In what could be construed (by a cynical person, of course, perhaps someone wearing an eye patch and stroking a cat) as either a cheap marketing gimmick or a conscious desire to set fire to well over half a century of comics history, DC, creator of Superman, Batman, Wonder Woman, Aquaman and enough B-grade superheroes to populate a small country, has restarted a whole bunch of their major comic book lines (and added some new ones).
DC’s reasons for the reboot revolve around enticing fresh new readers to pick up their comic books. What with having so many characters and a plethora of timelines that got shifted around every five minutes, getting into the DC Universe was a little like trying to get the hot girl at school to look past the pimples and braces and see The Real You.
And that’s where I come in. No, I’m not trying to pick up girls. I could be considered one of the targets of the reboot. While I am a card-carrying geek, I never had the dedication, willpower or disposable income to be a regular comics buyer. I loved the characters, watched the movies and animated series, but most of my interactions with the comics came from checking out the trade paperbacks from the library.
So begins my (not so) Grand Experiment. I am going to attempt to read all 52 #1 issues of the new reboot. I’ll give my impressions of all of them here on this blog, and we’ll see whether the reboot manages to convince me to start picking up any of the new series on a regular basis.
So now, let me begin with the very first of the #1s:
Justice League #1 (Beware: minor spoilers)
It’s 5 years in the past, Batman is still just an urban legend, and superhumans are beginning to appear. The whole “uncontrolled vigilantes with incredibly destructive powers” thing isn’t going over too well with the authorities, who naturally decide the answer is to just shoot them and then worry about the consequences later (presumably by planting heroin and guns on Batman’s body).
Despite the pretty cover picture of the entire Justice League flying/running to save the day, most of these characters don’t even get a look in. The only characters in this issue are Batman and the Green Lantern (who decide to have a pissing contest over who’s the awesomest hero) and a brief appearance by Superman (who seems to enjoy punching other heroes for the hell of it). Oh, and there’s also a slightly out of place bit of Cyborg’s pre-hero backstory.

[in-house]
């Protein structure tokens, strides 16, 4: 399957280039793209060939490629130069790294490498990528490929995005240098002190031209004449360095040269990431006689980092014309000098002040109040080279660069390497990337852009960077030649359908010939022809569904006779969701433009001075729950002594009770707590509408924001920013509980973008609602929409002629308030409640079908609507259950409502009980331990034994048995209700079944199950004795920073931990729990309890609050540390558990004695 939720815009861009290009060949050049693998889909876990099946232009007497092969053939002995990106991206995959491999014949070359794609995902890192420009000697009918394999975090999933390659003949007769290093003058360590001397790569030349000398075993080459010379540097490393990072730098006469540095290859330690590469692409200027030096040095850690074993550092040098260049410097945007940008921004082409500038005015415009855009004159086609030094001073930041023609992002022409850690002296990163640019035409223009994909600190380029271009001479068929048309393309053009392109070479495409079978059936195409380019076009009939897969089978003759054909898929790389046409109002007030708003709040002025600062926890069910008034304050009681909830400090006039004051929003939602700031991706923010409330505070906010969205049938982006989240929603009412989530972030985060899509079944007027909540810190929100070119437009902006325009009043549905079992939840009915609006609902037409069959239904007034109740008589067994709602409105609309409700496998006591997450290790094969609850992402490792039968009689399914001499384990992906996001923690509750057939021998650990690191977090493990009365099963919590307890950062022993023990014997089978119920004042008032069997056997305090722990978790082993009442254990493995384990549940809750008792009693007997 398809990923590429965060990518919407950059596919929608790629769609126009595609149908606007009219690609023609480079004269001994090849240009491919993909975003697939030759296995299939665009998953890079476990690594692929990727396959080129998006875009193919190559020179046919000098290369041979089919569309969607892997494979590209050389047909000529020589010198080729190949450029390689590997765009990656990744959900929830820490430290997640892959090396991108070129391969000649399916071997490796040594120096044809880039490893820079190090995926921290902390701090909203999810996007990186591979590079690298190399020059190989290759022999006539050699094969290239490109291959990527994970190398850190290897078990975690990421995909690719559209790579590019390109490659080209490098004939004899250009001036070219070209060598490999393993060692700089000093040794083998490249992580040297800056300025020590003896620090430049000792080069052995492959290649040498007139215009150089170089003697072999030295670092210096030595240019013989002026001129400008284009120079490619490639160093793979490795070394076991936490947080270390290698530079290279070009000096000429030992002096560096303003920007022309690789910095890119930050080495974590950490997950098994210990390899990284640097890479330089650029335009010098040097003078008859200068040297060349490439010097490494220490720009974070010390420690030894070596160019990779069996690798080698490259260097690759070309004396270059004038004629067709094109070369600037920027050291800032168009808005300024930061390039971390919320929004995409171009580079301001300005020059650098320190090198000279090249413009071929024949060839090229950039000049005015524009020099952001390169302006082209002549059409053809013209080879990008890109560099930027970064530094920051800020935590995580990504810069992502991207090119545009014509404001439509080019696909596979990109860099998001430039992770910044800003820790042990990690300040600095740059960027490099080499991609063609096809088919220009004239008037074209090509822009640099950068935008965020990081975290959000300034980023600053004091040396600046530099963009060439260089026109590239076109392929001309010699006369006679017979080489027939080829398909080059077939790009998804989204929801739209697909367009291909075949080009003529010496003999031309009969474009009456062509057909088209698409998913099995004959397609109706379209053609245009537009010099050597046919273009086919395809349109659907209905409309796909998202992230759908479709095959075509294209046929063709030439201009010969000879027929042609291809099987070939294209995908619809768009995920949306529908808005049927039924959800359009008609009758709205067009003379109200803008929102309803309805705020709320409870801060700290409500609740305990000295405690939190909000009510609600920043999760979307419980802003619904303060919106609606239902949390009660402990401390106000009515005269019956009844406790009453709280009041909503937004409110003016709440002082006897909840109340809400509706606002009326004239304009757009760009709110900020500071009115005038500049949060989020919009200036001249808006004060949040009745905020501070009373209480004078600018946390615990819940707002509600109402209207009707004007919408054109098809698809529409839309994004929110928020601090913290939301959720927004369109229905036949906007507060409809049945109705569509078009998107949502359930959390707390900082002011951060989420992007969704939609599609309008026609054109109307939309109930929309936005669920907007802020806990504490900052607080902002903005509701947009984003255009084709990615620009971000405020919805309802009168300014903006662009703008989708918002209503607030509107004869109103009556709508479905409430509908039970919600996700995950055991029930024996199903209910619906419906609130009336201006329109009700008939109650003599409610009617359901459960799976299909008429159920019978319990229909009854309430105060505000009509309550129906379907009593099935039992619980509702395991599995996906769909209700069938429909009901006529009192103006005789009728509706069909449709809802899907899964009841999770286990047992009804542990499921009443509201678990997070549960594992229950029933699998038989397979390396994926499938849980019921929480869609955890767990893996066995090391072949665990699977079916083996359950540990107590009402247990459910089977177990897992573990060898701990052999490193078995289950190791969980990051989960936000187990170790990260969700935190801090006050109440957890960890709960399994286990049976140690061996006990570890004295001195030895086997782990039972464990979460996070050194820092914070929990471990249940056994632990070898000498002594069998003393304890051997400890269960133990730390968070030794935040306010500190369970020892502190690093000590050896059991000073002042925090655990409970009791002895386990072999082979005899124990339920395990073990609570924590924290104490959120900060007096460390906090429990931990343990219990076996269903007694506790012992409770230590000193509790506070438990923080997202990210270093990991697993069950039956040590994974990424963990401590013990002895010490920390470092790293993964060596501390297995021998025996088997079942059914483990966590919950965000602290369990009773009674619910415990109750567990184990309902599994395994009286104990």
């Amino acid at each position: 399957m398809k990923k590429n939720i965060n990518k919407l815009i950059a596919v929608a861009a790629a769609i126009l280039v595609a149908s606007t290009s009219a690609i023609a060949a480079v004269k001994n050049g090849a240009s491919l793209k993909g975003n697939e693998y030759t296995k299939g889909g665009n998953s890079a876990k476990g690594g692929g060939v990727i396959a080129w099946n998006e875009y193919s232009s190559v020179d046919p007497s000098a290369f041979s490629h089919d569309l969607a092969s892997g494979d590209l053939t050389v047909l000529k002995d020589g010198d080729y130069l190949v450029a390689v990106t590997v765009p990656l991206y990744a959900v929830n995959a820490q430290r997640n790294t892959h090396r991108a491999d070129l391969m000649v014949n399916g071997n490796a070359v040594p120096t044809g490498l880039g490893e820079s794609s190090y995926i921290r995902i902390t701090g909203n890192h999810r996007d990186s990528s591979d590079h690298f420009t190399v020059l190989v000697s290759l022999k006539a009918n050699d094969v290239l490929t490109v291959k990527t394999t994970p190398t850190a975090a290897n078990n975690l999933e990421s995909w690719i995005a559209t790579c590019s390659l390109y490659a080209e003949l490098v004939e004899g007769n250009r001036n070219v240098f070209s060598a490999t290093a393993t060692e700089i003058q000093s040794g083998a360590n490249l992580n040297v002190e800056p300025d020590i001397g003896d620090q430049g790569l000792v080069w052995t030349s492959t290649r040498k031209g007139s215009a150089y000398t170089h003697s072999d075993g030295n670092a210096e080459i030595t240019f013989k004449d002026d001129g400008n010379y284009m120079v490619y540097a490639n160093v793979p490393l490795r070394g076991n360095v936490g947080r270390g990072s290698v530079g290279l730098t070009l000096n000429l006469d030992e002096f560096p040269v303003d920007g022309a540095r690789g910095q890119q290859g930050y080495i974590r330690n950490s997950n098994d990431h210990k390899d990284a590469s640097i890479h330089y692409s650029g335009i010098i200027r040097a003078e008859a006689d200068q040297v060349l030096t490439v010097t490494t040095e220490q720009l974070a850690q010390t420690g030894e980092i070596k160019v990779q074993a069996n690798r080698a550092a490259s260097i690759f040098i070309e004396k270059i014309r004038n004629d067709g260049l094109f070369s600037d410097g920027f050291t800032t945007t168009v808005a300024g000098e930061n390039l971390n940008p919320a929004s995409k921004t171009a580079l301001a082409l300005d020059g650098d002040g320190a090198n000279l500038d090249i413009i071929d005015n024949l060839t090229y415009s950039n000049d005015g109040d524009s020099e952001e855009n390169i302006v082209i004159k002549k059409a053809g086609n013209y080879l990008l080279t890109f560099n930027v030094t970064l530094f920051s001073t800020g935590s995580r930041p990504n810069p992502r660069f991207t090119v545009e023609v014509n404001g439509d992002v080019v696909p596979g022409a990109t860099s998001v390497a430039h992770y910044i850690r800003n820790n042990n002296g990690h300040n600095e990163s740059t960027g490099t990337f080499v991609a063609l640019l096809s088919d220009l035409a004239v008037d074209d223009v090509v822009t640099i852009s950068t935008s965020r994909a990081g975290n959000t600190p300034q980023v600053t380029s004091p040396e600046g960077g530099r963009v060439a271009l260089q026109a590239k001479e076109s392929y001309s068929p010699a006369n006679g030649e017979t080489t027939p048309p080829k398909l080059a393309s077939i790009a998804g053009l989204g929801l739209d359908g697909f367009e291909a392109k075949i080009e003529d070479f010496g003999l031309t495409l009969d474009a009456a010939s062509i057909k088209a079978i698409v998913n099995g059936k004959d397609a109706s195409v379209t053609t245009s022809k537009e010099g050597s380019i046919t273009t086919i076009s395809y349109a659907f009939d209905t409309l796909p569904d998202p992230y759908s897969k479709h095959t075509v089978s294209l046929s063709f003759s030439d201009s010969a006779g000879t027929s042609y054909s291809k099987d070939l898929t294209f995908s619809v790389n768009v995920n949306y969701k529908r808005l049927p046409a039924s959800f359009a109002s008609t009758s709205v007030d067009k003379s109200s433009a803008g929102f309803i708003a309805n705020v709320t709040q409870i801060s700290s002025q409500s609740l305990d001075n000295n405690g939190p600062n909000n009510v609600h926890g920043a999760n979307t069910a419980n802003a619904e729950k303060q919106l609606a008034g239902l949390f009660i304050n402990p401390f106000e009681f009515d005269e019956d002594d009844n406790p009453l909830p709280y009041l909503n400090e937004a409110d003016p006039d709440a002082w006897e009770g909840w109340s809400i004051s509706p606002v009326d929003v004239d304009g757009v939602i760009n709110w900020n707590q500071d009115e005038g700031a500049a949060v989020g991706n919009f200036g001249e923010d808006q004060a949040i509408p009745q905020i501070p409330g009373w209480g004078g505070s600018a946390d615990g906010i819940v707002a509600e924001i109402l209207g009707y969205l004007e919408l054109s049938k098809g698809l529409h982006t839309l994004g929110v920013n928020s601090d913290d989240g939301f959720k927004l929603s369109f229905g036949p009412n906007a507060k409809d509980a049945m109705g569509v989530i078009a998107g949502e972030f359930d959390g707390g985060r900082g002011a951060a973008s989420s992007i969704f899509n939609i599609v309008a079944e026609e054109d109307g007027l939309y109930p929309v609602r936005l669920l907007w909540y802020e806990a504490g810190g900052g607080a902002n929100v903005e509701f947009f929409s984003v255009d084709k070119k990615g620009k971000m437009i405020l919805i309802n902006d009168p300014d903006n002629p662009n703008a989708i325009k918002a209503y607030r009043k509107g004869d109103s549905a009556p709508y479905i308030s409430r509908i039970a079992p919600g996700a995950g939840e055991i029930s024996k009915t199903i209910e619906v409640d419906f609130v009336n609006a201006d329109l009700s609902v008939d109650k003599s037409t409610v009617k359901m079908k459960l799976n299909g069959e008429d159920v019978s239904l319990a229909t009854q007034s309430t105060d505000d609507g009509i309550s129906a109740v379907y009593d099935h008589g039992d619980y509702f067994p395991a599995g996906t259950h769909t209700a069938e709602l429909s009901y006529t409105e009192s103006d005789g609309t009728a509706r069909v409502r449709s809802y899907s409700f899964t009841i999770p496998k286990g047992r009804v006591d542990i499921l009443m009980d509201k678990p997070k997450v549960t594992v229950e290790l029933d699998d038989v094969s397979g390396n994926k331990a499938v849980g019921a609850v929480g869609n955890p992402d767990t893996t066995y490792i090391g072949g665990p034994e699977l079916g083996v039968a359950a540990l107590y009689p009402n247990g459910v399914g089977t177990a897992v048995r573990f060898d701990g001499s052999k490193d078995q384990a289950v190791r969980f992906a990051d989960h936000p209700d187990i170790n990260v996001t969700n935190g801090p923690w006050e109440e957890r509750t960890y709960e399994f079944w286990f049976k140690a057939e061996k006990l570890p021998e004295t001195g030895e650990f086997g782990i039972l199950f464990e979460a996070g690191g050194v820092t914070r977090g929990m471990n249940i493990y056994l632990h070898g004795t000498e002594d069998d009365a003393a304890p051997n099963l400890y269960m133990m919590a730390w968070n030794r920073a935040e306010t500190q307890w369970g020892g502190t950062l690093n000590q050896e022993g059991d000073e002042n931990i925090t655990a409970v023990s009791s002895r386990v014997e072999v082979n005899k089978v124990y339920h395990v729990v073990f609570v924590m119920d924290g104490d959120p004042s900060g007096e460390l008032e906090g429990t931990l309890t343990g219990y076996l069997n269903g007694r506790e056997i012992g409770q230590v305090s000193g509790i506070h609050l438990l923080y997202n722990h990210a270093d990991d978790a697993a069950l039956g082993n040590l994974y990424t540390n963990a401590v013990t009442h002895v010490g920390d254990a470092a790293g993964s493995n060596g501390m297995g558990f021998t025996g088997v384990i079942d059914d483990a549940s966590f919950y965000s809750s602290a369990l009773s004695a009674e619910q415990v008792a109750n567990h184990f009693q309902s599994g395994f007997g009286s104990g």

But the lack of an entire fully-formed Justice League isn’t necessarily a bad thing. The Batman/Green Lantern dynamic actually works quite well at showcasing their contrasting personalities. Batman is grim, angry and slightly sarcastic, while Green Lantern is cocky and kind of an idiot.
The problem is the comic lacks much of a plot. Batman and Green Lantern chase a mysterious alien robot around Gotham for a while, and a major villain who will obviously be appearing to kick some ass in the next few issues is mentioned. And then, for some inexplicable reason, the two decide to go check out this “Superman” they’ve been hearing all about (there’s some handwaving about “dangerous aliens”, but it seems awfully random).
We get some unintentionally hilarious lines from Batman (“You flew us to Metropolis in a glowing green jet?” What, had he been asleep the whole journey? Did he not notice this wasn’t your average economy class seat? World’s Greatest Detective my ass), Green Lantern continues being cocky and gets Superman’s fist in his face, and then the issue ends.
I can’t help but feel DC should have done a double issue for the very first of the new Justice League series. For someone coming to comics to the first time, there really wasn’t enough meat in the story. Perhaps they should have started with an already formed Justice League doing battle with something impressive, and saved the origin story for a later issue. On the plus side, the art is excellent, and I sure do like pretty pictures.
So the issue could’ve been stronger, and probably should have been to try and hook those new readers. Since it’s the Justice League, pretty much the cornerstone of the DC Universe, I’ll give the next couple of issues a shot. But I’m hoping for some bigger and more awesome things in the rest of the 52.
The challenge has been set, DC. Your move.